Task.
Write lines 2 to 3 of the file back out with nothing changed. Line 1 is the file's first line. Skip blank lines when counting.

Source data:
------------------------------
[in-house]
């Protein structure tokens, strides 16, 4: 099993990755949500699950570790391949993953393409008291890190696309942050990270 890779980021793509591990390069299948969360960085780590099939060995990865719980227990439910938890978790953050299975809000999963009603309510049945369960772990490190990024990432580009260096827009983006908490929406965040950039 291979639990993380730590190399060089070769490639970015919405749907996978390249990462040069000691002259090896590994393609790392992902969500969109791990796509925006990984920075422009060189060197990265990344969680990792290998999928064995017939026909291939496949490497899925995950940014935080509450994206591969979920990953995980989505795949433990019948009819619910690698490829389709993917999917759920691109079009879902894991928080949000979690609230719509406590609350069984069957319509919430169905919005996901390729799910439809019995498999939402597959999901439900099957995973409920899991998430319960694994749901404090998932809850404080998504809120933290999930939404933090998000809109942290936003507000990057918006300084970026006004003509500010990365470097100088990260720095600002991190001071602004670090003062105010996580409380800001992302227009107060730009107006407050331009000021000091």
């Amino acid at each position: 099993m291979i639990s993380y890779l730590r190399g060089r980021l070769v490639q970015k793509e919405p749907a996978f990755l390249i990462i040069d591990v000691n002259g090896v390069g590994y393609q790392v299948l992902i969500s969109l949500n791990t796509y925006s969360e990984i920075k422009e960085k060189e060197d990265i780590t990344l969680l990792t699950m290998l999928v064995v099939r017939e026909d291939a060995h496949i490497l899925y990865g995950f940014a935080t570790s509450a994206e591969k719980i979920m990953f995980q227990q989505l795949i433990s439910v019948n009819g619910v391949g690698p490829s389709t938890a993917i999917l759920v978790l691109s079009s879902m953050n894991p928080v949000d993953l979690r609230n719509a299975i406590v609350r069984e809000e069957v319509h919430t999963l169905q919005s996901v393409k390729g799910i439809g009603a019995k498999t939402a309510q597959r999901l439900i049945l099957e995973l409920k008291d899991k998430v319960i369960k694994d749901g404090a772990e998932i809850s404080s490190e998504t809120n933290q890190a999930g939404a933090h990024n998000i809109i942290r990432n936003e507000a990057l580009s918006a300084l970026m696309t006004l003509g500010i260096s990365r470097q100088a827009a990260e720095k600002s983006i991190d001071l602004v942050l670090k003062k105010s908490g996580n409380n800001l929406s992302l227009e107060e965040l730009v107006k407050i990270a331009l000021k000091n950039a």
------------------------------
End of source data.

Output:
């Protein structure tokens, strides 16, 4: 099993990755949500699950570790391949993953393409008291890190696309942050990270 890779980021793509591990390069299948969360960085780590099939060995990865719980227990439910938890978790953050299975809000999963009603309510049945369960772990490190990024990432580009260096827009983006908490929406965040950039 291979639990993380730590190399060089070769490639970015919405749907996978390249990462040069000691002259090896590994393609790392992902969500969109791990796509925006990984920075422009060189060197990265990344969680990792290998999928064995017939026909291939496949490497899925995950940014935080509450994206591969979920990953995980989505795949433990019948009819619910690698490829389709993917999917759920691109079009879902894991928080949000979690609230719509406590609350069984069957319509919430169905919005996901390729799910439809019995498999939402597959999901439900099957995973409920899991998430319960694994749901404090998932809850404080998504809120933290999930939404933090998000809109942290936003507000990057918006300084970026006004003509500010990365470097100088990260720095600002991190001071602004670090003062105010996580409380800001992302227009107060730009107006407050331009000021000091």
């Amino acid at each position: 099993m291979i639990s993380y890779l730590r190399g060089r980021l070769v490639q970015k793509e919405p749907a996978f990755l390249i990462i040069d591990v000691n002259g090896v390069g590994y393609q790392v299948l992902i969500s969109l949500n791990t796509y925006s969360e990984i920075k422009e960085k060189e060197d990265i780590t990344l969680l990792t699950m290998l999928v064995v099939r017939e026909d291939a060995h496949i490497l899925y990865g995950f940014a935080t570790s509450a994206e591969k719980i979920m990953f995980q227990q989505l795949i433990s439910v019948n009819g619910v391949g690698p490829s389709t938890a993917i999917l759920v978790l691109s079009s879902m953050n894991p928080v949000d993953l979690r609230n719509a299975i406590v609350r069984e809000e069957v319509h919430t999963l169905q919005s996901v393409k390729g799910i439809g009603a019995k498999t939402a309510q597959r999901l439900i049945l099957e995973l409920k008291d899991k998430v319960i369960k694994d749901g404090a772990e998932i809850s404080s490190e998504t809120n933290q890190a999930g939404a933090h990024n998000i809109i942290r990432n936003e507000a990057l580009s918006a300084l970026m696309t006004l003509g500010i260096s990365r470097q100088a827009a990260e720095k600002s983006i991190d001071l602004v942050l670090k003062k105010s908490g996580n409380n800001l929406s992302l227009e107060e965040l730009v107006k407050i990270a331009l000021k000091n950039a």